Portraits of Wildflowers

Perspectives on Nature Photography

A sixth installment of icicles

with 22 comments


On December 25th I spent nearly four hours photographing icicles hanging from a cliff in Great Hills Park just half a mile from home. In posts on December 28th, December 31st, January 8th, January 14th, and January 19th you’ve seen how I tried out various approaches, both with and without flash. Now here are some more views of icicles from that productive session.

To take the first picture, I deftly worked my way behind the icicles that were coming down from a limestone overhang. Aiming upward created the seeming convergence of the icicles toward the top.



For the second picture I also used flash.



The warm tones of the rocks and the pale blue of the ice in the picture above went well together.

The thin sheet of ice below was backlit by the sun’s rays. 



Similarly, it was sunlight that illuminated the icicles below.





§        §        §



A hot topic in genetics over the past few years has been what’s known as gain-of-function research. The term refers to manipulating the DNA of a virus to make the virus more potent. On the positive side, researchers might figure out ways to combat the more-potent virus while it’s contained in a lab and before it or a similar naturally mutated strain could infect a population. There’s also potential danger in gain-of-function research: a malevolent organization or government might turn a manipulated virus into a weapon, especially if they could figure out ways to keep themselves exempt from the effects of the more-potent virus. And, despite precautions, there’s always the risk of an accident in which a more-potent virus escapes from a lab, infects the nearby population, and perhaps even spreads much more broadly. Some scientists believe that’s what happened in Wuhan, China, in late 2019. Others disagree. We may never know because the Chinese government wasn’t forthcoming with the facts, and key evidence has long since disappeared.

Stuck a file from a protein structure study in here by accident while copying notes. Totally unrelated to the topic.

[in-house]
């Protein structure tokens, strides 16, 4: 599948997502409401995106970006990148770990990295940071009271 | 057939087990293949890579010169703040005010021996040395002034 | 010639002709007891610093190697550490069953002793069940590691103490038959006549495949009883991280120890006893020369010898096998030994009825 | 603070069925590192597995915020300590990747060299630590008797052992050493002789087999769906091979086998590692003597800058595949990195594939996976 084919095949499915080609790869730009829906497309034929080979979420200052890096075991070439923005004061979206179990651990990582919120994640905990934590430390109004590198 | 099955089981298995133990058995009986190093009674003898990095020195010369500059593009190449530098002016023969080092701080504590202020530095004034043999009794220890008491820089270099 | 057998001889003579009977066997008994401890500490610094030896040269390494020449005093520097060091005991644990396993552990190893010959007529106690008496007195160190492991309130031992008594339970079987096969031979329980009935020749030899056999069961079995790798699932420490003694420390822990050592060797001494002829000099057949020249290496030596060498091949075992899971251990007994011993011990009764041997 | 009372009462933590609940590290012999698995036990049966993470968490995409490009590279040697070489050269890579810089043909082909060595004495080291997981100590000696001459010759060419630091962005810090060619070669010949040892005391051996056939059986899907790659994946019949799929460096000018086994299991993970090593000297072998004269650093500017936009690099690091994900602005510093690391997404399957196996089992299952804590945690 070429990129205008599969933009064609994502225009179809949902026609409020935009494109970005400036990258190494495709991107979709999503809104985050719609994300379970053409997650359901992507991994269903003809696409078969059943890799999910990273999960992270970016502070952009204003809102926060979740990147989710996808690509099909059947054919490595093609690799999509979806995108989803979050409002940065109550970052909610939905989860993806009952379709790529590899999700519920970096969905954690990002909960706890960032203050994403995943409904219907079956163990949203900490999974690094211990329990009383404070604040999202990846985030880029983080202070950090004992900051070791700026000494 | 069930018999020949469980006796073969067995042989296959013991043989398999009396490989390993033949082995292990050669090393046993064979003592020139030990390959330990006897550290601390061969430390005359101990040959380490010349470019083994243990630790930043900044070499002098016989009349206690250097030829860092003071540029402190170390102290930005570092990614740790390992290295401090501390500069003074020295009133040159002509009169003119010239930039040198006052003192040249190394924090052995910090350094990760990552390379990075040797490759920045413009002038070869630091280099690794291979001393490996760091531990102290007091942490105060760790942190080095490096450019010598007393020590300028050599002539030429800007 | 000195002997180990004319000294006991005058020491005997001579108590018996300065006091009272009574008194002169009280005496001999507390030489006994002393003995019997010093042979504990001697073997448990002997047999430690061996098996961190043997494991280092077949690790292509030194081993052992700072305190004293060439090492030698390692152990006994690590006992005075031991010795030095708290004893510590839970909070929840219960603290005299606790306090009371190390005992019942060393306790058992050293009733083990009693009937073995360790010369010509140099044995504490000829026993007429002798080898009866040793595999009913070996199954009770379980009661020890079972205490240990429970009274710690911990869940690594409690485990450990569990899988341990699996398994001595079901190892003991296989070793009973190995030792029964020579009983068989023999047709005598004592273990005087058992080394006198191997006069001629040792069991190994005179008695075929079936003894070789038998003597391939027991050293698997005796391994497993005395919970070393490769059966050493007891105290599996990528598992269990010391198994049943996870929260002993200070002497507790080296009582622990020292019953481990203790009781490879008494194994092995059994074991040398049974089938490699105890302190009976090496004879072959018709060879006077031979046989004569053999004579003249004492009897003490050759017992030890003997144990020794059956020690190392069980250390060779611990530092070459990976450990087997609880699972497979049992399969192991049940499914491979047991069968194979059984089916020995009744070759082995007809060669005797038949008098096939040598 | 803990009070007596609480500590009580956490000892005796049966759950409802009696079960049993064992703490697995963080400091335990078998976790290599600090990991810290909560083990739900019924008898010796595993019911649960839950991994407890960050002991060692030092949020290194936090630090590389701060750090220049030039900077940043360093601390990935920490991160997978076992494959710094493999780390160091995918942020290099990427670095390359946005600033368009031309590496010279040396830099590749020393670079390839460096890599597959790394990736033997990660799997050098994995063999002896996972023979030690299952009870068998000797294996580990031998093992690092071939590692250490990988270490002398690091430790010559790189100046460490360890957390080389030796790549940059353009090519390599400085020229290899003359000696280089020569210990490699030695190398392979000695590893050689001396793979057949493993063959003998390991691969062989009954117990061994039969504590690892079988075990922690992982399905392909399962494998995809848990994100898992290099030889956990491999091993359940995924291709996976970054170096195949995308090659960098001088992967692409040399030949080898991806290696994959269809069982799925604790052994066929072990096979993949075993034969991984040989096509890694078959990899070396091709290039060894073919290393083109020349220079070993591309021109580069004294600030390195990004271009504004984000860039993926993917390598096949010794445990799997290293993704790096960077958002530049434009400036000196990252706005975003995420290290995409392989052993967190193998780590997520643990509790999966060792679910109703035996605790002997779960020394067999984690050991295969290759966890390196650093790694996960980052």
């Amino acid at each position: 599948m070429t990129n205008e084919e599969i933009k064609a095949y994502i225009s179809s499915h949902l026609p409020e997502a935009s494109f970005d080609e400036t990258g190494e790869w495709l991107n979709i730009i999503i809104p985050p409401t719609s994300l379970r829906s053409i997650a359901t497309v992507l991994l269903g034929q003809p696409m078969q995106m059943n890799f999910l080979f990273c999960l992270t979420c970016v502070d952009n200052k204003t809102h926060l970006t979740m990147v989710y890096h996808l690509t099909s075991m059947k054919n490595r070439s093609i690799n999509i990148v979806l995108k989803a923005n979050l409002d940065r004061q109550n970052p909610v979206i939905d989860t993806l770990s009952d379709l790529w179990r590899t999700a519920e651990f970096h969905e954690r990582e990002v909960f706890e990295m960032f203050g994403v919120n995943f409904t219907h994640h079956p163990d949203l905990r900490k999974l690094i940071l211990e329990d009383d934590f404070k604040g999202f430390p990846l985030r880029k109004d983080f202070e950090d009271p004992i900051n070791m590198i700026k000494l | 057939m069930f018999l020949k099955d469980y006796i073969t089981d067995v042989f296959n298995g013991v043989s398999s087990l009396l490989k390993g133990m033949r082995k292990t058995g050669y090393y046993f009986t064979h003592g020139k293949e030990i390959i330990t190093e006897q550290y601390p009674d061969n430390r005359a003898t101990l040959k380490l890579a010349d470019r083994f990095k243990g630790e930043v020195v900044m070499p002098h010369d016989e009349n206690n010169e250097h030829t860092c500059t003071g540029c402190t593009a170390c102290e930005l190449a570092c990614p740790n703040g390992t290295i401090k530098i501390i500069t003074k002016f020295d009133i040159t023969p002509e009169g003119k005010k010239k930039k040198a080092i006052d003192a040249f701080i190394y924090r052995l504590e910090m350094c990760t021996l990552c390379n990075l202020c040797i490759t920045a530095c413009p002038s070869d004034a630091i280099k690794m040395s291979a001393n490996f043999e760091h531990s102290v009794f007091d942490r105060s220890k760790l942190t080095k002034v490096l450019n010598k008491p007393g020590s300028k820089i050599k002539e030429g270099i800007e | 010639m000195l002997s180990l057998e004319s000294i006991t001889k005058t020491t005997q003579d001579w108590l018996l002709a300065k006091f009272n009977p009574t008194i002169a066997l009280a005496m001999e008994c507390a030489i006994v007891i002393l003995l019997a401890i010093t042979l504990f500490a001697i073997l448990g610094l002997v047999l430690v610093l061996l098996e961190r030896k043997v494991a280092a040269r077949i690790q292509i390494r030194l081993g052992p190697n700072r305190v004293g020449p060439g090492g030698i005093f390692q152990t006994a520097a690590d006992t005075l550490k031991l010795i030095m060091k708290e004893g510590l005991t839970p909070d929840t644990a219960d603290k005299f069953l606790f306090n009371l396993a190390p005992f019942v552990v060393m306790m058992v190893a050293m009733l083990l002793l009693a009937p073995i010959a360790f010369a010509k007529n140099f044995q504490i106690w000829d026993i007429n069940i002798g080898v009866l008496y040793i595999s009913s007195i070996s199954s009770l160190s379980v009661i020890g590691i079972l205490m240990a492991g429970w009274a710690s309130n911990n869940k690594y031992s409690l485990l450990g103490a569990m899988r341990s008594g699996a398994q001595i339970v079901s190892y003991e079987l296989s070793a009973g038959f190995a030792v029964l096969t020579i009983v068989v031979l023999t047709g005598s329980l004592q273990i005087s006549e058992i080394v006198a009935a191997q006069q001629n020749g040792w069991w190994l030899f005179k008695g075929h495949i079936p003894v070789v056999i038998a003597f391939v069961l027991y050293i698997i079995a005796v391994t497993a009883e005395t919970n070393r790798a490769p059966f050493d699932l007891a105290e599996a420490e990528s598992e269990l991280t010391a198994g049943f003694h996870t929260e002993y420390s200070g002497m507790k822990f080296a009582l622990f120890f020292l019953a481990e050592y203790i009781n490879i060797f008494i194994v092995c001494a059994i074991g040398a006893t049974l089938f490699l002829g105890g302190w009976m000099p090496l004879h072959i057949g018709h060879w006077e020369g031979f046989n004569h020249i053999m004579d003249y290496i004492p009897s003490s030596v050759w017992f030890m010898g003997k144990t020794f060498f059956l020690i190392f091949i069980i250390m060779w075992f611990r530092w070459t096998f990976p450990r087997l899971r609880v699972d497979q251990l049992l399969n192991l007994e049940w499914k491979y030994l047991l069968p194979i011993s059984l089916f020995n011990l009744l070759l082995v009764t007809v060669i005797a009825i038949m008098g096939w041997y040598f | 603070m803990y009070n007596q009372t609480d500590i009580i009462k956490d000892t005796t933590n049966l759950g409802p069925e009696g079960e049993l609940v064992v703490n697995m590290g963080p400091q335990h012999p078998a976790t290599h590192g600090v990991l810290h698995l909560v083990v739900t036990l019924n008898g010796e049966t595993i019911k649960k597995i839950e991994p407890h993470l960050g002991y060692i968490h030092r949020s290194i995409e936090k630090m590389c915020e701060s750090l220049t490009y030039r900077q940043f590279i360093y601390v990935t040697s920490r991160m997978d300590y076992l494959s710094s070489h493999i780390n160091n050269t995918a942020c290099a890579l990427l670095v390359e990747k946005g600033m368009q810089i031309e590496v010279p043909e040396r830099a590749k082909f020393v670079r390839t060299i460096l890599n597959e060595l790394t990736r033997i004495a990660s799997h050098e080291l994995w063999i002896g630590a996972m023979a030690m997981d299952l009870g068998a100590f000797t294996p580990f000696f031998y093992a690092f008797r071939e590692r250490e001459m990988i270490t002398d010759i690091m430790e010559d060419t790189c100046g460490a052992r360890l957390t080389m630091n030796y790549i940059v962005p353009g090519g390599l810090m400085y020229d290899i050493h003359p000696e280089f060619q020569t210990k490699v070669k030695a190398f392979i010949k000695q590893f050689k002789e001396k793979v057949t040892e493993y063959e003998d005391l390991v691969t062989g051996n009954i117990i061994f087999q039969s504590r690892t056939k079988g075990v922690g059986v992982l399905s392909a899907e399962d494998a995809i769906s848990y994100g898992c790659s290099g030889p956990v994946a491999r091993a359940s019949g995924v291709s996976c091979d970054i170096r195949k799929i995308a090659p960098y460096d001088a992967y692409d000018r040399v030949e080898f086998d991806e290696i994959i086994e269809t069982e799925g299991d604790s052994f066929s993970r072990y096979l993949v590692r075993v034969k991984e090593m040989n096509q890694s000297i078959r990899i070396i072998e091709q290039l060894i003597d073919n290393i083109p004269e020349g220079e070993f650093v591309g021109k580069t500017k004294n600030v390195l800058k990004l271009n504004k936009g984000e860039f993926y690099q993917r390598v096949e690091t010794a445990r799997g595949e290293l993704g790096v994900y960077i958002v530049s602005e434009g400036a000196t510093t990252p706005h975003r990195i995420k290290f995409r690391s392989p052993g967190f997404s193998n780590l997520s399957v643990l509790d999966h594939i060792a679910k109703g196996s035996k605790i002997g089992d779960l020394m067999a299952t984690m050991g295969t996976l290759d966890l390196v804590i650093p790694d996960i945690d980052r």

I bring this up now in connection with an organization called Project Veritas (the second word in the name is Latin for ‘truth’). Project Veritas’s typical M.O (modus operandi, or ‘way of working’) is to send a disguised reporter with a hidden video camera to chat with a person who Project Veritas suspects is doing something nefarious. (Americans might be reminded of the long-running television show 60 Minutes, which has employed the same undercover technique on many occasions). The hope is that the interviewee, who doesn’t know the person engaging in a friendly chat is a reporter, will reveal information that would otherwise be kept from the public.